In order to enable the formation of a unified national market for products and commodities, efforts have also been undertaken to reform indirect taxes, i.e. taxes placed on commodities.
The Goods and Services Tax (GST) Act was approved by the Indian Parliament in 2016 to simplify and implement a single indirect tax system in India, which went into force in July 2017. This is anticipated to increase government income, eliminate tax evasion, and establish “one nation, one tax, and one market.”
In addition, to promote greater compliance on the part of taxpayers, several procedures have been streamlined and tax rates have been significantly reduced.
Foreign Exchange Reforms
- The Rupee was discounted against foreign currencies as an emergency step to combat the BOP issue. resulting in a rise in foreign exchange flows.
- Reforms also paved the way for the Rupee’s value to be established by the market rather than by the government, as was the case previously.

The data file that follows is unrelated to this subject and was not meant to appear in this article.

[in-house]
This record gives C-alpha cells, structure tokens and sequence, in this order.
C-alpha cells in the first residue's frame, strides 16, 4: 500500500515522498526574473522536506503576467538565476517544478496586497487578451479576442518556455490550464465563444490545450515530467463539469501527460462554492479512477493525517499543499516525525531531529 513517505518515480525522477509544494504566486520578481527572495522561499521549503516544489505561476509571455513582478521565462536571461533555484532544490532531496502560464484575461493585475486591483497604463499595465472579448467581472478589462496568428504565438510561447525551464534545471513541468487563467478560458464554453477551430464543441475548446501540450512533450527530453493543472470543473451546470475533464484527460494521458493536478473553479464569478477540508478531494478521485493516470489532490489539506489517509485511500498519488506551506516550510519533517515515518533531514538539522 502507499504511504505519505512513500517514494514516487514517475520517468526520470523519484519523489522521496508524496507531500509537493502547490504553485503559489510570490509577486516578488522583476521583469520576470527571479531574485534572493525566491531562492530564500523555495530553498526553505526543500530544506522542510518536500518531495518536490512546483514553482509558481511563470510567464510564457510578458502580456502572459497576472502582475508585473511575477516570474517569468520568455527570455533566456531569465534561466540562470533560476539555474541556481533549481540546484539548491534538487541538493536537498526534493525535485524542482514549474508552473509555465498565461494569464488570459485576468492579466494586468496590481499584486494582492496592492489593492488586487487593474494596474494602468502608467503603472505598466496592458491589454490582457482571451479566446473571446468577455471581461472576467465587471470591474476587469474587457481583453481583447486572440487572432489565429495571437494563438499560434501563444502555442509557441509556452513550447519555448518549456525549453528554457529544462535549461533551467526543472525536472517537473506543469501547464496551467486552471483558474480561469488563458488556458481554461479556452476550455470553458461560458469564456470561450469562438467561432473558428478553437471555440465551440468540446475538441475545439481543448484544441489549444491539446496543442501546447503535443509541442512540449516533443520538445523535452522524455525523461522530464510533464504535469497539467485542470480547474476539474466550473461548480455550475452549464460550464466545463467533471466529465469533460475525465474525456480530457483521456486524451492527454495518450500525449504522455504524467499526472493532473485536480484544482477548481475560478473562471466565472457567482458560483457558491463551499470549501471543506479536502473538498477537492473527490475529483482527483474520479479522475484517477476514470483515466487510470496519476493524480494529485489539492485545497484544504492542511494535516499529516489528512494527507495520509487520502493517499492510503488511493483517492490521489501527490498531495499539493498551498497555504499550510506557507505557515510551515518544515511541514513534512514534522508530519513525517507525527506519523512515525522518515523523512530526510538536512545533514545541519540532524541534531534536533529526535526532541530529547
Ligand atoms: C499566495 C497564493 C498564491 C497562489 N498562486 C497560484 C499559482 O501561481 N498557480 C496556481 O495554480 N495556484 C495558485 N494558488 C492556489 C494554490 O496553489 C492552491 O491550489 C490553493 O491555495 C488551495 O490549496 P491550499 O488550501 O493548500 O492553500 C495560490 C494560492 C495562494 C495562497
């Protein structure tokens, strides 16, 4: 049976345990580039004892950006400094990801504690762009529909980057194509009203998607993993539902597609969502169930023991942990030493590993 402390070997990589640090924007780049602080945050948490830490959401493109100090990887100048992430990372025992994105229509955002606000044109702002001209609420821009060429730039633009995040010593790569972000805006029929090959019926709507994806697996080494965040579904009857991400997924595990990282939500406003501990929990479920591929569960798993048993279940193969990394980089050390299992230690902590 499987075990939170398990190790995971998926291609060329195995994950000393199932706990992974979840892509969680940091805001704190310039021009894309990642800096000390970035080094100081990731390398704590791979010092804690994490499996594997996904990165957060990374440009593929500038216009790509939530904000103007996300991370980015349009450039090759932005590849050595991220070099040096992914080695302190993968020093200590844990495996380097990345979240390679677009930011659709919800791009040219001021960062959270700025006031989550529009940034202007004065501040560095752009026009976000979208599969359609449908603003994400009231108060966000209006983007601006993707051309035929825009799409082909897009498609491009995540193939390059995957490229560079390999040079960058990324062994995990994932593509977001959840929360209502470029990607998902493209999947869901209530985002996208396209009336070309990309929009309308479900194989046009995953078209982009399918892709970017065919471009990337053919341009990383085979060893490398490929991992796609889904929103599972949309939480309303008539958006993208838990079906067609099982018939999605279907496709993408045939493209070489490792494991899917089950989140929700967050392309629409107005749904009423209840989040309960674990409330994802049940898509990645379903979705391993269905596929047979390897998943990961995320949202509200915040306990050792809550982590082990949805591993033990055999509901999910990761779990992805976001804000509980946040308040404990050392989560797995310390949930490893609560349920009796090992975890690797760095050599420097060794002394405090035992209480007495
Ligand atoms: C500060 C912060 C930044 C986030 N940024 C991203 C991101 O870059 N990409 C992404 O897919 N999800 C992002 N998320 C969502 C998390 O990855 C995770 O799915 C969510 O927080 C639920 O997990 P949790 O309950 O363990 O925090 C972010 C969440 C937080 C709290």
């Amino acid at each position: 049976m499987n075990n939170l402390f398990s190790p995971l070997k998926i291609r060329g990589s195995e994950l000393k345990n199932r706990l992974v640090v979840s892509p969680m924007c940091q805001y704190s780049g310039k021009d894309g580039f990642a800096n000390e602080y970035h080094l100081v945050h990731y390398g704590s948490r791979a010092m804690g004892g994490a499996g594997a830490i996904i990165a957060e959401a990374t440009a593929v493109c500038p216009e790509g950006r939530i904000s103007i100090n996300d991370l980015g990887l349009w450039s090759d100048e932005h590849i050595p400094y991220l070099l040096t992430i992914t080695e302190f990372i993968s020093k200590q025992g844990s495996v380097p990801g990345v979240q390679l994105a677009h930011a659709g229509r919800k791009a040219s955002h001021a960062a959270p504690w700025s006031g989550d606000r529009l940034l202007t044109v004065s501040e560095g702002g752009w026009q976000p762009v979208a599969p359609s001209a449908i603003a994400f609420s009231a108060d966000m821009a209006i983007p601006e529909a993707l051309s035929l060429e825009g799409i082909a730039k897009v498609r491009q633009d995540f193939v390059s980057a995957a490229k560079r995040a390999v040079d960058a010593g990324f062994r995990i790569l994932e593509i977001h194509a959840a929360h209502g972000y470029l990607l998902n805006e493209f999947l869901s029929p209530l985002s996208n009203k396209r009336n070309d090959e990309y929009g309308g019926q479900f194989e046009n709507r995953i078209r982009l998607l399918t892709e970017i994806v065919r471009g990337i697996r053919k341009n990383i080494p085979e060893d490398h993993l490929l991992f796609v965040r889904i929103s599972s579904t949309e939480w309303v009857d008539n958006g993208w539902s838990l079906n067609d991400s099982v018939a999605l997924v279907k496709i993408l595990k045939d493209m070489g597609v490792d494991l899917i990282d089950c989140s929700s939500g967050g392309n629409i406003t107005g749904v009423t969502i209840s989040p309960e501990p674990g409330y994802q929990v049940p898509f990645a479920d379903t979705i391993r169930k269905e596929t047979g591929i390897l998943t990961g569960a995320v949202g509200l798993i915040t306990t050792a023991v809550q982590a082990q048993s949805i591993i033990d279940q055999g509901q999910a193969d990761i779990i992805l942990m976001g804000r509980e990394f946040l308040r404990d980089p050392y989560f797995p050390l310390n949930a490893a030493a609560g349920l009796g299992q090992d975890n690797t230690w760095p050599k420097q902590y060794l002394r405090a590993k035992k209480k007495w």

- Reforms to Trade and Investment Policies: It intended to increase the local industry’s productivity and worldwide competitiveness with the influx of foreign investment and technology.
The following measures were taken:
- Eliminate quantitative import and export limitations.
- Decrease in tariff rates.
- Removal of import licence requirements. However, this is not the case for industries that are ecologically sensitive.
- The elimination of export tariffs to enhance the international competitiveness of domestic products.
- In addition, all quantitative import limitations on manufactured consumer items and agricultural products were eliminated in April 2001.